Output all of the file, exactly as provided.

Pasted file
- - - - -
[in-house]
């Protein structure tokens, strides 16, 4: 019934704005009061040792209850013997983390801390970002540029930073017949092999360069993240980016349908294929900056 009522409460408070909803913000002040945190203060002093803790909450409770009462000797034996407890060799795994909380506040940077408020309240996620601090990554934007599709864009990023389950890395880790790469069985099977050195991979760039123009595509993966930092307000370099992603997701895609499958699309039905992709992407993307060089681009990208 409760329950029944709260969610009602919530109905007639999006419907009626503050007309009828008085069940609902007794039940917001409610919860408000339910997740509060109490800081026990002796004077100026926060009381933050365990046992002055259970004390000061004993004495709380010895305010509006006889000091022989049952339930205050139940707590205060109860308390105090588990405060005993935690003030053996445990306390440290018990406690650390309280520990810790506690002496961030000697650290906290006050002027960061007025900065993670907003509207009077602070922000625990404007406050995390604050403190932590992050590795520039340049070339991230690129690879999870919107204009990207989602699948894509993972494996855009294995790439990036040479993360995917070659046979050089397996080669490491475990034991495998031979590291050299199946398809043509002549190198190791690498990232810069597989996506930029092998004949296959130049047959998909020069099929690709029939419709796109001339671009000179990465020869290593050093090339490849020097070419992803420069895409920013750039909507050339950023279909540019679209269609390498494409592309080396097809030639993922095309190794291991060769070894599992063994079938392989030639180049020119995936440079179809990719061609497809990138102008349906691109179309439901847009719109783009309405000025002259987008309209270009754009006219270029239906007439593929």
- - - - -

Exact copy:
[in-house]
């Protein structure tokens, strides 16, 4: 019934704005009061040792209850013997983390801390970002540029930073017949092999360069993240980016349908294929900056 009522409460408070909803913000002040945190203060002093803790909450409770009462000797034996407890060799795994909380506040940077408020309240996620601090990554934007599709864009990023389950890395880790790469069985099977050195991979760039123009595509993966930092307000370099992603997701895609499958699309039905992709992407993307060089681009990208 409760329950029944709260969610009602919530109905007639999006419907009626503050007309009828008085069940609902007794039940917001409610919860408000339910997740509060109490800081026990002796004077100026926060009381933050365990046992002055259970004390000061004993004495709380010895305010509006006889000091022989049952339930205050139940707590205060109860308390105090588990405060005993935690003030053996445990306390440290018990406690650390309280520990810790506690002496961030000697650290906290006050002027960061007025900065993670907003509207009077602070922000625990404007406050995390604050403190932590992050590795520039340049070339991230690129690879999870919107204009990207989602699948894509993972494996855009294995790439990036040479993360995917070659046979050089397996080669490491475990034991495998031979590291050299199946398809043509002549190198190791690498990232810069597989996506930029092998004949296959130049047959998909020069099929690709029939419709796109001339671009000179990465020869290593050093090339490849020097070419992803420069895409920013750039909507050339950023279909540019679209269609390498494409592309080396097809030639993922095309190794291991060769070894599992063994079938392989030639180049020119995936440079179809990719061609497809990138102008349906691109179309439901847009719109783009309405000025002259987008309209270009754009006219270029239906007439593929």